At FINRA, the ‘How’ Matters


This article first appeared in the magazine of the STA’s 84th Annual Market Structure Conference, which was held Sep. 13-15 in Washington, D.C.

The challenges a new chief executive officer faces are at times influenced by the state of affairs left to them by their predecessor.

A CEO replacing an unpopular or ineffective one will encounter a different set of challenges than had the previous executive been well-liked and productive. This is not to say the challenges of former set of circumstances are easier than the later, they are just different and as such require a different approach.

Robert Cook, FINRA

Consider the situation of Robert Cook, Financial Industry Regulatory Authority’s new CEO. Cook’s challenges have been influenced by the fact that he replaces the well-known, well-respected and well liked — both internally and externally — Richard ‘Rick’ Ketchum, a 37-year industry stalwart who among his many achievements sat atop our nation’s largest independent regulator for all securities firms doing business in the United States for more than 15 years. Since assuming the CEO position in 2009, Ketchum managed FINRA and its 3,500 employees effectively through times of extraordinary change.

Following such a legacy requires a certain touch, which early indications show Cook has.

“Robert’s approach to his new position can be described as thoughtful and measured,” said Jim Toes, president and CEO of the Security Traders Association. “He has demonstrated both publicly and privately a sincere respect for Rick, but also a boldness to effect change at FINRA. I think people are responding well to him.”

As Toes explained, Cook’s humble and steadfast approach started with his willingness to take meetings where he was the only FINRA representative. That enabled him to gather unfiltered input from FINRA’s members and establish professional relationships as well. Information gathered from these meetings also provided an effective heat map on issues that Cook would later seek input on from a broader consensus.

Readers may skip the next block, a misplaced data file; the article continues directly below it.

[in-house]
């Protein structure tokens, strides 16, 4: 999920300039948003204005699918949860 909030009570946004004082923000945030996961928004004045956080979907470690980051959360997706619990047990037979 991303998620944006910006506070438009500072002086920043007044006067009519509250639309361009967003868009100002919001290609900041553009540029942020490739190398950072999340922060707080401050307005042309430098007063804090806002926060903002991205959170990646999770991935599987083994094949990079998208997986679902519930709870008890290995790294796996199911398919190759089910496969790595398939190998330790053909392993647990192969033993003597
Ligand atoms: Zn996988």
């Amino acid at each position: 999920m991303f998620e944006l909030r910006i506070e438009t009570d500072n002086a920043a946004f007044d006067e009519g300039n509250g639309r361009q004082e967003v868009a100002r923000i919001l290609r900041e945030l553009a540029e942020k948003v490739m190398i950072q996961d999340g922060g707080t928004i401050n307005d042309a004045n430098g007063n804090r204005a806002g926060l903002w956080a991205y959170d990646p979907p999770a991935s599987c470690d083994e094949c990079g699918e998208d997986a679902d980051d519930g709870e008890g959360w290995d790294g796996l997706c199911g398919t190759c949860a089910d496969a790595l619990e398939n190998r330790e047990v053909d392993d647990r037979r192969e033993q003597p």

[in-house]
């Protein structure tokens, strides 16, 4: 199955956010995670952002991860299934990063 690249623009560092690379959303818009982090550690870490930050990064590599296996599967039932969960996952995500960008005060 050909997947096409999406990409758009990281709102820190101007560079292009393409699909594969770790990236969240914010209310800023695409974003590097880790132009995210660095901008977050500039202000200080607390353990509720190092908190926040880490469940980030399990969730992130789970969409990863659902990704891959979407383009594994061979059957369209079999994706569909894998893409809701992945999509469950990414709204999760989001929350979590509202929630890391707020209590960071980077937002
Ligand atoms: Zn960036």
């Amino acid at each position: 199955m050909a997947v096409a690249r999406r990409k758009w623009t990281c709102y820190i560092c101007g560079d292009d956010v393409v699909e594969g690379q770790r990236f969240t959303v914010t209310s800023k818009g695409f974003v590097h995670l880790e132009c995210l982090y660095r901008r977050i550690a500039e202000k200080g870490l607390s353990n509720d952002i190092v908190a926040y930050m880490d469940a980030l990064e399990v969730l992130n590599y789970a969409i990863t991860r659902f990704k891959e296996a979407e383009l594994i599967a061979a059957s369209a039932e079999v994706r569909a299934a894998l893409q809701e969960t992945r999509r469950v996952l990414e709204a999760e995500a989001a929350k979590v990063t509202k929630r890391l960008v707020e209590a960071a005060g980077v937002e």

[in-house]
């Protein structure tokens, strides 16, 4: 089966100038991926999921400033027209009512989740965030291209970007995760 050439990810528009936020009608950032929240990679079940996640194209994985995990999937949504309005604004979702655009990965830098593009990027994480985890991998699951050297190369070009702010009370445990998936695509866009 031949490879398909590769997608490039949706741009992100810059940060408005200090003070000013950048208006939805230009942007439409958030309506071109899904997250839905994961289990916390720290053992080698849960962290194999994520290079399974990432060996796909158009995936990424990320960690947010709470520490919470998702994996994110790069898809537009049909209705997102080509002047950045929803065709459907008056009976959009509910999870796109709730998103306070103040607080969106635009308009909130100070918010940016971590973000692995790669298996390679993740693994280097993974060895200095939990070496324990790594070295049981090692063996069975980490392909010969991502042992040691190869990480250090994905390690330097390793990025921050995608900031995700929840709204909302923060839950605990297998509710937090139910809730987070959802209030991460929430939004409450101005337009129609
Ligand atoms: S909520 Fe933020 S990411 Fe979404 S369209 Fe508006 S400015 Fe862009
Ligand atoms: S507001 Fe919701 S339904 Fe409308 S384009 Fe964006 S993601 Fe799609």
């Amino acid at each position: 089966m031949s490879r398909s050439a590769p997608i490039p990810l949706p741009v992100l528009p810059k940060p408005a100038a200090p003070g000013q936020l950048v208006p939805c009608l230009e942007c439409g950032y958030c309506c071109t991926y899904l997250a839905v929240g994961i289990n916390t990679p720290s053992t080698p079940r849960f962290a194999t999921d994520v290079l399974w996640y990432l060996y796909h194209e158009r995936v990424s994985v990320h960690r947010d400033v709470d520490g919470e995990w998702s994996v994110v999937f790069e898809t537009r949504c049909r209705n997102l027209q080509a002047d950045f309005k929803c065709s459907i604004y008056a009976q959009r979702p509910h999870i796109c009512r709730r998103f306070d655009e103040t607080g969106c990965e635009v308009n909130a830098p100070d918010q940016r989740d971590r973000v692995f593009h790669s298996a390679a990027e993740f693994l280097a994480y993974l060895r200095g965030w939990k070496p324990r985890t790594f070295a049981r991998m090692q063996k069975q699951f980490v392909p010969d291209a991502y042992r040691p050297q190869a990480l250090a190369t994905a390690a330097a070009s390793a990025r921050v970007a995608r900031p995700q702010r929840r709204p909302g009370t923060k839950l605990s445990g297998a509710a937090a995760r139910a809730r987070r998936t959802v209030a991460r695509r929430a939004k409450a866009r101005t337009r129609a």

Cook has also embarked on FINRA360, a comprehensive self-evaluation and organizational improvement initiative which has included soliciting industry input through formal Request for Comment filings and Special Notices.

In March 2017, one such Notice key to the FINRA360 initiative was FINRA’s request for comment on Potential Enhancements to Certain Engagement Programs. FINRA maintains 16 Advisory Committees in addition to Ad Hoc and District Committees. Much of the historical industry input has come from these Committees and Cook is seeking guidance if they should be revamped. While Cook’s actions towards soliciting member and industry feedback has been meaningful and well-organized, industry participants say it is how he conducts himself that enables him to get the cooperation he needs now and undoubtedly will need in the future.

“Every new CEO will solicit input as part of any internal review of its operations; few however are able to get it to the degree in both quantity and quality that Robert has been able to get thus far,” Toes said.

FINRA’s request for comment on Potential Enhancements to Certain Engagement Programs has received 46 letters from the industry. That serves as a good example of the industry’s engaged response and demonstrates that those who experienced the legacy of Ketchum and now find themselves across the table from Cook are willing to help FINRA’s new CEO.

“As CEO, Robert’s extensive market knowledge, deep appreciation of investor-protection issues, and fair and balanced approach to regulation make him uniquely qualified to lead FINRA as it embraces the challenges facing the U.S. capital markets brought about by an ever-evolving market structure and technological innovations,” said Murphy & McGonigle’s Len Amoruso, a 27-year financial services industry expert. From 1989 to 1999, Amoruso was with the New York District office of FINRA as chief counsel and deputy director.

SEC’s Role

While industry participants are confident Cook will be an effective leader and take into serious consideration the input he receives, realistically that he will only be able to accomplish so much given the role the U.S. Securities and Exchange Commission has in its regulatory oversight of FINRA. Many of the changes in policies and procedures at FINRA, as well all rule changes, require SEC approval. It is to be seen how the SEC reacts to changes to the status quo and if there will be any disconnects between Cook’s vision and that of the SEC.

The financial services industry is very results-oriented and at times fails to appreciate or recognize how outcomes are accomplished. In other words, the industry does not always focus on how results are achieved, only if they were or were not. In the case of Cook, the ‘how’ has proven to matter.

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